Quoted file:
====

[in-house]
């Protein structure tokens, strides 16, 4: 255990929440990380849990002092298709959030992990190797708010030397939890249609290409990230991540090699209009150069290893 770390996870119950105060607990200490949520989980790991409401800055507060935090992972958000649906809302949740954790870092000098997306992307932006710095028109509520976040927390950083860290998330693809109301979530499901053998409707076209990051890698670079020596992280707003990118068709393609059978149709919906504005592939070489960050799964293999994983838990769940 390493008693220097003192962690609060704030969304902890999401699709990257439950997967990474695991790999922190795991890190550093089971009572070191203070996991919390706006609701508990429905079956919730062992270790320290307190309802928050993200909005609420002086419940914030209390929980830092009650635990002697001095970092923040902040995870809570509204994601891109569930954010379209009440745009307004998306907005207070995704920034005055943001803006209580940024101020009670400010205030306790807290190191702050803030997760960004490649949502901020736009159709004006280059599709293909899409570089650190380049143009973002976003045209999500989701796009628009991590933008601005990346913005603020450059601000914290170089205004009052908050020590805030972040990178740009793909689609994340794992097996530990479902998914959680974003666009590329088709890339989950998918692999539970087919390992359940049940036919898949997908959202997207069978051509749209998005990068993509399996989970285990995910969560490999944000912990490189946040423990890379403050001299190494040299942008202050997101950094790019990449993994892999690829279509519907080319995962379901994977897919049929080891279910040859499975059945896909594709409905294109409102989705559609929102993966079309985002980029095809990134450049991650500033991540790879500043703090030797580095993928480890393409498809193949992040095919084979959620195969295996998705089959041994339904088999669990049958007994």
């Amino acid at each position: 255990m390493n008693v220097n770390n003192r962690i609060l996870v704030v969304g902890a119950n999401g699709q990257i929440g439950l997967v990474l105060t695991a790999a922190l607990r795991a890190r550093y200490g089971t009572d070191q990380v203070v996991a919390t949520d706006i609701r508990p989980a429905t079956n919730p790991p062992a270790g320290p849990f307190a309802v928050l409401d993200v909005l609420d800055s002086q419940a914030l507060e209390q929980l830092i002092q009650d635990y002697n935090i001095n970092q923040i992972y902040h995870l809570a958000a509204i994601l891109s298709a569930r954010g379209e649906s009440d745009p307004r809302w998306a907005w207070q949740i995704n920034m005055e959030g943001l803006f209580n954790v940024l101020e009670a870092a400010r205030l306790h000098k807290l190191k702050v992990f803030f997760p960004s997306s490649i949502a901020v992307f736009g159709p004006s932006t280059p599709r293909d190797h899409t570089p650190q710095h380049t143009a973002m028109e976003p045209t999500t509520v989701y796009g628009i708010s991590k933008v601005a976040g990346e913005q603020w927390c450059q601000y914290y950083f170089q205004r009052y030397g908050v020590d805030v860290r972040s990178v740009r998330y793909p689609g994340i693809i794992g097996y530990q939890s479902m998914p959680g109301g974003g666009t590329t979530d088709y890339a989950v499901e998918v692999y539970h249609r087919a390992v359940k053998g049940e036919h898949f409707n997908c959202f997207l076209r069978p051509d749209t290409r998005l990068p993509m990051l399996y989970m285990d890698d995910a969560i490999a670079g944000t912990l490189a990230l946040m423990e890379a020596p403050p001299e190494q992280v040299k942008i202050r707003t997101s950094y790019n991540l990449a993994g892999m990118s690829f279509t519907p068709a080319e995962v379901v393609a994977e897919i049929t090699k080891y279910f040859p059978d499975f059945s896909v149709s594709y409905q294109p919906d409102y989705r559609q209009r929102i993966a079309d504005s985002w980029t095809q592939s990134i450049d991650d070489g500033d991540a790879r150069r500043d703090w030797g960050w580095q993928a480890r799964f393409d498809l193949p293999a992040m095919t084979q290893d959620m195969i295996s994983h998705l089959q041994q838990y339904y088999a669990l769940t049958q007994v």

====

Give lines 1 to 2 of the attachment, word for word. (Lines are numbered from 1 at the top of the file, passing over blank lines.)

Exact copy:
[in-house]
């Protein structure tokens, strides 16, 4: 255990929440990380849990002092298709959030992990190797708010030397939890249609290409990230991540090699209009150069290893 770390996870119950105060607990200490949520989980790991409401800055507060935090992972958000649906809302949740954790870092000098997306992307932006710095028109509520976040927390950083860290998330693809109301979530499901053998409707076209990051890698670079020596992280707003990118068709393609059978149709919906504005592939070489960050799964293999994983838990769940 390493008693220097003192962690609060704030969304902890999401699709990257439950997967990474695991790999922190795991890190550093089971009572070191203070996991919390706006609701508990429905079956919730062992270790320290307190309802928050993200909005609420002086419940914030209390929980830092009650635990002697001095970092923040902040995870809570509204994601891109569930954010379209009440745009307004998306907005207070995704920034005055943001803006209580940024101020009670400010205030306790807290190191702050803030997760960004490649949502901020736009159709004006280059599709293909899409570089650190380049143009973002976003045209999500989701796009628009991590933008601005990346913005603020450059601000914290170089205004009052908050020590805030972040990178740009793909689609994340794992097996530990479902998914959680974003666009590329088709890339989950998918692999539970087919390992359940049940036919898949997908959202997207069978051509749209998005990068993509399996989970285990995910969560490999944000912990490189946040423990890379403050001299190494040299942008202050997101950094790019990449993994892999690829279509519907080319995962379901994977897919049929080891279910040859499975059945896909594709409905294109409102989705559609929102993966079309985002980029095809990134450049991650500033991540790879500043703090030797580095993928480890393409498809193949992040095919084979959620195969295996998705089959041994339904088999669990049958007994």